Better yet, choose android app development first, since it’s cost-effective as compared to iOS.
By the end of this phase, your mobile app will be ready (i.e., scalable, aligns to the strategy, has all the perks, is well-designed, and works smoothly).
When the average failure rate for app testing for android is 16.4%, you can’t afford to launch your newly created app without testing.
The purpose of testing the app is to ensure there aren’t any bugs and the app works as expected.
There are several stages in an app testing process. This type of rigorous testing process will ensure that your app works smoothly.
There are different types of testing and a decent approach is to test for all the types.
The app can be tested in-house, outsourced, or the developers can do the preliminary testing. The app testers should not be your developers or partners of the developers.
Finally, it’s time to release your app once it has passed the tests.
The app must be submitted to the appropriate app store. It will take time since most of the apps are reviewed before they are published. It can take up to a week for the app to get approval so plan your release accordingly.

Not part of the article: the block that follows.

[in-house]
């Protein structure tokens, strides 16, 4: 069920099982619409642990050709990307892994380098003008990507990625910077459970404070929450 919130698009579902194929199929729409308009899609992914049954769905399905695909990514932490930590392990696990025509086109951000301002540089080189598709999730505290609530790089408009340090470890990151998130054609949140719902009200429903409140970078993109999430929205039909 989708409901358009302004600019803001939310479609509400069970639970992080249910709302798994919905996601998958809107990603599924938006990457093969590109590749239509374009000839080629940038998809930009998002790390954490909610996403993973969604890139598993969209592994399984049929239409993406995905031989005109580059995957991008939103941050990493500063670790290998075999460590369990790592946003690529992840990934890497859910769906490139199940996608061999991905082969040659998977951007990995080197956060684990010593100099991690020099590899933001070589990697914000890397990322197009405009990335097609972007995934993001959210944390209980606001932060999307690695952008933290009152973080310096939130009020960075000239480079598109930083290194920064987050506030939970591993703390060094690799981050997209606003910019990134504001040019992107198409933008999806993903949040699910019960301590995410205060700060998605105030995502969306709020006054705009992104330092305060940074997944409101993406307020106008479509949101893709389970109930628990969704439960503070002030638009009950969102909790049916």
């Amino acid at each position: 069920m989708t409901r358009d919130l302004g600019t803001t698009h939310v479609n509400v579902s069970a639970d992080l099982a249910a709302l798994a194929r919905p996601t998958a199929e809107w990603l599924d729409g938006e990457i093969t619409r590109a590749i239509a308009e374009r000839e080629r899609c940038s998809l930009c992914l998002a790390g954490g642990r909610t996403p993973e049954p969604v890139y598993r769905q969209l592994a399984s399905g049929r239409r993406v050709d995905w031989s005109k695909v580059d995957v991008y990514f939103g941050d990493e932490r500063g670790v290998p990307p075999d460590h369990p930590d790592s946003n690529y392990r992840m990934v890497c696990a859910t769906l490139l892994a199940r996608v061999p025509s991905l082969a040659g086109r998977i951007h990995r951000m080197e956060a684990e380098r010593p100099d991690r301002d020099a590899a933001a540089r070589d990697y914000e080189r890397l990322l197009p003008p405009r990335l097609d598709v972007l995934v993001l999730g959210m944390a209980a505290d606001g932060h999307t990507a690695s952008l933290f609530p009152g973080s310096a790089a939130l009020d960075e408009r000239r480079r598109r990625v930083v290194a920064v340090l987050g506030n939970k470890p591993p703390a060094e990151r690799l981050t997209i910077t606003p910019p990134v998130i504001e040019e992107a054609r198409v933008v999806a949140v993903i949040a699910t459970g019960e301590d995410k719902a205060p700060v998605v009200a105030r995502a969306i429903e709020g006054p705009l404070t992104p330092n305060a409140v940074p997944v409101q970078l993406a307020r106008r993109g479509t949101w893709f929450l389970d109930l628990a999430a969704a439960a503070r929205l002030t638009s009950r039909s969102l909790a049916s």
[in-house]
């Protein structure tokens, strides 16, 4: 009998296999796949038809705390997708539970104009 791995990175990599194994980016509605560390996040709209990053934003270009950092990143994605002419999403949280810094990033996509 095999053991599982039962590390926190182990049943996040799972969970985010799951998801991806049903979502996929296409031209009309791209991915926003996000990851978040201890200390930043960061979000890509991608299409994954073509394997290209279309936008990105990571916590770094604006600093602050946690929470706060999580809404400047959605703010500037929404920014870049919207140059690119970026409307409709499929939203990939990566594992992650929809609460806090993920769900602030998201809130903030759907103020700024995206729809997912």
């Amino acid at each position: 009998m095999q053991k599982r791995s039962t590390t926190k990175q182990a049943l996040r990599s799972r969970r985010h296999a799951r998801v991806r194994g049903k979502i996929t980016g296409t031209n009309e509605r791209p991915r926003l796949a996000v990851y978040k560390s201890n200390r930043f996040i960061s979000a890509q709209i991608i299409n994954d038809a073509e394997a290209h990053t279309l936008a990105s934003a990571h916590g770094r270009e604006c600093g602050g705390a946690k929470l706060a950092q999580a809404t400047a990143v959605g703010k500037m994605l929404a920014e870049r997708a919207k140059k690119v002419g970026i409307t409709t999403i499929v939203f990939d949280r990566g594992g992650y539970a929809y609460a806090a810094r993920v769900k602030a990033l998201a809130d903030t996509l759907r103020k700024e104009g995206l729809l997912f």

Most of the developers believe that a proper release strategy should be used for app launches.
Partnering with the right business is the best approach that worked exceptionally well for David and Goliath. They partnered with the David Eckstein for the launch of their app which turned out to be a huge success.
This is one approach.
There are more on the list.
In another study, half of the mobile phone users will switch to smartphones by 2017.
With this exponential increase in smartphones and the internet users all over the world, the following mobile design trends are expected to catch on:
According to Google, the gesture is a touch mechanic where each gesture is used to accomplish something such as opening the messages, sending an email, etc.
Some of the common gestures include tap, double touch, pinch open, drag, and two-finger touch.
As the number of mobile phones and the mobile phone users keep increasing, the app designers have to use more intuitive gestures to make user design better. Expect a lot of creative gestures to be introduced in the coming years.